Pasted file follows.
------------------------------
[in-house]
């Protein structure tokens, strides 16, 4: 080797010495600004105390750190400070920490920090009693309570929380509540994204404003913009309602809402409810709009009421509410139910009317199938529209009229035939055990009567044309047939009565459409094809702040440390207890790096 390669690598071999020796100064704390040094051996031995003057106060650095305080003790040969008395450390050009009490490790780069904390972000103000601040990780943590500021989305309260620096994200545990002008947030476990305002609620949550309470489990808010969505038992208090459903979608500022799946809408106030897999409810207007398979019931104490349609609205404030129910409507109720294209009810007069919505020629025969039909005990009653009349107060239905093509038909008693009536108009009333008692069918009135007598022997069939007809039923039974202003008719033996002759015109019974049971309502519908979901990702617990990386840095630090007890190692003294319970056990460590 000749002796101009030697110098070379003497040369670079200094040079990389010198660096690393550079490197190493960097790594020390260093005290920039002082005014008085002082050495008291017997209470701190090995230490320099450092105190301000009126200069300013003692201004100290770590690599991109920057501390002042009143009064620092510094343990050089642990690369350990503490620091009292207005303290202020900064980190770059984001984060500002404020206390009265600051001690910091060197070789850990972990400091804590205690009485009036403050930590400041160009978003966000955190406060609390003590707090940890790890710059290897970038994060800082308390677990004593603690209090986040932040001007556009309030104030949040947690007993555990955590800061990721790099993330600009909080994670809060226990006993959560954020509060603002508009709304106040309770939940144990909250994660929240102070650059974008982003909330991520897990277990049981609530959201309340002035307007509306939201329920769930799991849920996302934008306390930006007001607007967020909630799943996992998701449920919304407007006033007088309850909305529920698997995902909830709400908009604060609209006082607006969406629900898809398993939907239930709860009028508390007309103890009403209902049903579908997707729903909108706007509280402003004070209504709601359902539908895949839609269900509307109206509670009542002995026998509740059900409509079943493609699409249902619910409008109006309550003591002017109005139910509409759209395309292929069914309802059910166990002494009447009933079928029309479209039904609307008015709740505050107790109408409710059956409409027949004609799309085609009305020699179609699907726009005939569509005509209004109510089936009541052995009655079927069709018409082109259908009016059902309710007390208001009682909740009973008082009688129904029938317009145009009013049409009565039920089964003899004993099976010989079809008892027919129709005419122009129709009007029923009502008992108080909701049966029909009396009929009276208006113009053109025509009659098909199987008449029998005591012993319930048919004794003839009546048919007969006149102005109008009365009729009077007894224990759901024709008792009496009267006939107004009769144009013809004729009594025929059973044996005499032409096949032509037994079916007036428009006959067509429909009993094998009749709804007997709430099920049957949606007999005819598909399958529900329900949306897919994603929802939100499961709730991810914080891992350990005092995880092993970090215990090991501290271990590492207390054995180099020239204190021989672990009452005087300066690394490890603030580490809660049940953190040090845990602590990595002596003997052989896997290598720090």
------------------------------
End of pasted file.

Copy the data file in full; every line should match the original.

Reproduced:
[in-house]
């Protein structure tokens, strides 16, 4: 080797010495600004105390750190400070920490920090009693309570929380509540994204404003913009309602809402409810709009009421509410139910009317199938529209009229035939055990009567044309047939009565459409094809702040440390207890790096 390669690598071999020796100064704390040094051996031995003057106060650095305080003790040969008395450390050009009490490790780069904390972000103000601040990780943590500021989305309260620096994200545990002008947030476990305002609620949550309470489990808010969505038992208090459903979608500022799946809408106030897999409810207007398979019931104490349609609205404030129910409507109720294209009810007069919505020629025969039909005990009653009349107060239905093509038909008693009536108009009333008692069918009135007598022997069939007809039923039974202003008719033996002759015109019974049971309502519908979901990702617990990386840095630090007890190692003294319970056990460590 000749002796101009030697110098070379003497040369670079200094040079990389010198660096690393550079490197190493960097790594020390260093005290920039002082005014008085002082050495008291017997209470701190090995230490320099450092105190301000009126200069300013003692201004100290770590690599991109920057501390002042009143009064620092510094343990050089642990690369350990503490620091009292207005303290202020900064980190770059984001984060500002404020206390009265600051001690910091060197070789850990972990400091804590205690009485009036403050930590400041160009978003966000955190406060609390003590707090940890790890710059290897970038994060800082308390677990004593603690209090986040932040001007556009309030104030949040947690007993555990955590800061990721790099993330600009909080994670809060226990006993959560954020509060603002508009709304106040309770939940144990909250994660929240102070650059974008982003909330991520897990277990049981609530959201309340002035307007509306939201329920769930799991849920996302934008306390930006007001607007967020909630799943996992998701449920919304407007006033007088309850909305529920698997995902909830709400908009604060609209006082607006969406629900898809398993939907239930709860009028508390007309103890009403209902049903579908997707729903909108706007509280402003004070209504709601359902539908895949839609269900509307109206509670009542002995026998509740059900409509079943493609699409249902619910409008109006309550003591002017109005139910509409759209395309292929069914309802059910166990002494009447009933079928029309479209039904609307008015709740505050107790109408409710059956409409027949004609799309085609009305020699179609699907726009005939569509005509209004109510089936009541052995009655079927069709018409082109259908009016059902309710007390208001009682909740009973008082009688129904029938317009145009009013049409009565039920089964003899004993099976010989079809008892027919129709005419122009129709009007029923009502008992108080909701049966029909009396009929009276208006113009053109025509009659098909199987008449029998005591012993319930048919004794003839009546048919007969006149102005109008009365009729009077007894224990759901024709008792009496009267006939107004009769144009013809004729009594025929059973044996005499032409096949032509037994079916007036428009006959067509429909009993094998009749709804007997709430099920049957949606007999005819598909399958529900329900949306897919994603929802939100499961709730991810914080891992350990005092995880092993970090215990090991501290271990590492207390054995180099020239204190021989672990009452005087300066690394490890603030580490809660049940953190040090845990602590990595002596003997052989896997290598720090």